On September 10, 1984, Anatoly Karpov and Garry Kasparov appeared on the stage of the Hall of Columns in Moscow for the first game of their match for the World Chess Championship. The clash between the reigning champion and his brazen young challenger was highly anticipated, but no one could have foreseen what was in store. In the next six years they would play five matches for the highest title and create one of the fiercest rivalries in sports history. The matches lasted a staggering total of 14 months, and the ‘two K’s’ played 5540 moves in 144 games.
The first match became front page news worldwide when after five months FIDE President Florencio Campomanes stepped in to stop the match citing exhaustion of both participants. A new match was staged and having learned valuable lessons, 22-year-old Garry Kasparov became the youngest World Chess Champion in history.
His win was not only hailed as a triumph of imaginative attacking chess, but also as a political victory. The representative of ‘perestroika’ had beaten the old champion, a symbol of Soviet stagnation. Kasparov defended his title in three more matches, all of them full of drama. Karpov remained a formidable opponent and the overall score was only 73-71 in Kasparov’s favour.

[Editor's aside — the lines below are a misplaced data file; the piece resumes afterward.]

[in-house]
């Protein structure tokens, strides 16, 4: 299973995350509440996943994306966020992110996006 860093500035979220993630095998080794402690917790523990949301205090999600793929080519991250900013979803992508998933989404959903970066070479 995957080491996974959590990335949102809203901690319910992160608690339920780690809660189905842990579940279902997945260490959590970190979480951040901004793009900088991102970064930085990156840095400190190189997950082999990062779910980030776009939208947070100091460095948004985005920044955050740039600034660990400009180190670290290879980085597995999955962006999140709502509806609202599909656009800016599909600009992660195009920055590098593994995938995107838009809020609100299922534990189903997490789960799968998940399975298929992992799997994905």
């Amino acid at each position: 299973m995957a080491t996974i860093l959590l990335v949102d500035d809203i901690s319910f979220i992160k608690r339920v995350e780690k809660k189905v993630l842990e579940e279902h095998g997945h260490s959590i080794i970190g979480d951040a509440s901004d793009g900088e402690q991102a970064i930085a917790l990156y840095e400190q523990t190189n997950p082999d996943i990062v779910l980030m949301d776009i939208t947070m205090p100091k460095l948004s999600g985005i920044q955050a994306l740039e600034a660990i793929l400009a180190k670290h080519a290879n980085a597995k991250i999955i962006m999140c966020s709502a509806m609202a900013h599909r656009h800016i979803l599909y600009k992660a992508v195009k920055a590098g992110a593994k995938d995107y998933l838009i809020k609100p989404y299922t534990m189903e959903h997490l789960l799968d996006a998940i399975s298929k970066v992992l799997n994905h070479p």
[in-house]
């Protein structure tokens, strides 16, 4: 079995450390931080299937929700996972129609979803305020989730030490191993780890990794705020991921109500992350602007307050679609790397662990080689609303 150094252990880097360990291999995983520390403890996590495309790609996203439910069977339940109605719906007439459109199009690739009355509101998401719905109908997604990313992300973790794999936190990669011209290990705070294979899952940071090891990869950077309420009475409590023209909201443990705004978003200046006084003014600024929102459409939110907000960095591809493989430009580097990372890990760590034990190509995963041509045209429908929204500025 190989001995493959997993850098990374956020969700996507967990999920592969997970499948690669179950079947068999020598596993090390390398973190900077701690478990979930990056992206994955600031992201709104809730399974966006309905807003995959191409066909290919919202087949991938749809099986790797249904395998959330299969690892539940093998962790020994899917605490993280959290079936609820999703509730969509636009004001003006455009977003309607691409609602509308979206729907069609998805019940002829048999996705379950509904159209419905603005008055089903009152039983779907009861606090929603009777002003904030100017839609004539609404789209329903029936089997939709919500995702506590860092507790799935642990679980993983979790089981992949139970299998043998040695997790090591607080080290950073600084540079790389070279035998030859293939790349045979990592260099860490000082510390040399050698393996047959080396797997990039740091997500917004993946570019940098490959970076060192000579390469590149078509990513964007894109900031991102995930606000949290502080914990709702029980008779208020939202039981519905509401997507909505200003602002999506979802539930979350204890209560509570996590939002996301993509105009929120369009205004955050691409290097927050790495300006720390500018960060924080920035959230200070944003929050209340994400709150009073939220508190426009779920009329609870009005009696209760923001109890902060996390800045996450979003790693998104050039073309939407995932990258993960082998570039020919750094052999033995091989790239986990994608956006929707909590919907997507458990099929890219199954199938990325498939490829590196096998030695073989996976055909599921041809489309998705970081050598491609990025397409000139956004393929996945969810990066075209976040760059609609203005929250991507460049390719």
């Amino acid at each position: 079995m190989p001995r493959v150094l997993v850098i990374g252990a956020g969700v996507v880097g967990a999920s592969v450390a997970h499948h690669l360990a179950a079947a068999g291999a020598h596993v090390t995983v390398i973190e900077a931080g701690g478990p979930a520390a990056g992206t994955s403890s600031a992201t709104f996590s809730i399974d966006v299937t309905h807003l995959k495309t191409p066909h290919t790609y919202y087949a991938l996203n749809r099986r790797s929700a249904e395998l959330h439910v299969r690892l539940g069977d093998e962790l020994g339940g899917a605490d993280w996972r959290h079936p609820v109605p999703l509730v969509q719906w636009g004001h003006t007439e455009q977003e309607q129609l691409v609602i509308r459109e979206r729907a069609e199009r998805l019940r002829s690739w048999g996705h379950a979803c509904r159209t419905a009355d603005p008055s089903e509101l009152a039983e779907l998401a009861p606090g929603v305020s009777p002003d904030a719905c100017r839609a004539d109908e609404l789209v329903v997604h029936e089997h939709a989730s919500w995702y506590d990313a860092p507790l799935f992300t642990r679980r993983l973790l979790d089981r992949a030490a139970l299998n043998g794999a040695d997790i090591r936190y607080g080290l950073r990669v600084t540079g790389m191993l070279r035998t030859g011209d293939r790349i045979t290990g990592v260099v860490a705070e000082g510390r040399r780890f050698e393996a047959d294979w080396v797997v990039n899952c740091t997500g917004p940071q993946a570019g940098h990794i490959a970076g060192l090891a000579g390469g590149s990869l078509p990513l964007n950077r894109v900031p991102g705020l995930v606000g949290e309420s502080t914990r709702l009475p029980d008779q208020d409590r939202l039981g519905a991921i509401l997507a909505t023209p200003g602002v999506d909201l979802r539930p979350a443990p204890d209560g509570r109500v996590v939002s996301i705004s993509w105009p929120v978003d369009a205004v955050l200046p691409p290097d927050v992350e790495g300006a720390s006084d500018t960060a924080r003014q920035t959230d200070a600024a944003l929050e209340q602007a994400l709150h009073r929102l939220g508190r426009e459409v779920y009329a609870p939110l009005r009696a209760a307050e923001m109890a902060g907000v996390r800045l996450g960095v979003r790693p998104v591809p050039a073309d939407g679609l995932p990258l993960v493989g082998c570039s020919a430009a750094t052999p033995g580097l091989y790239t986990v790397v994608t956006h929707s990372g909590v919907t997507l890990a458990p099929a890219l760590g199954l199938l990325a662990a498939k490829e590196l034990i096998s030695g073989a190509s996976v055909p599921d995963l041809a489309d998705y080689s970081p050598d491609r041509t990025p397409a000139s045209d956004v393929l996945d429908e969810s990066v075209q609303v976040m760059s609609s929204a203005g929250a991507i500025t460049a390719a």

In The Longest Game Jan Timman returns to the Kasparov-Karpov matches. He chronicles the many twists and turns of this fascinating saga, including his behind-the scenes impressions, and takes a fresh look at the games.
Jan Timman is a former World Championship Candidate who rose to the number two spot of the FIDE world rankings. He is the author of highly acclaimed books such as Curacao 1962 and The Art of the Endgame. His best-selling Timman’s Titans won the 2017 English Chess Federation Book of the Year Award.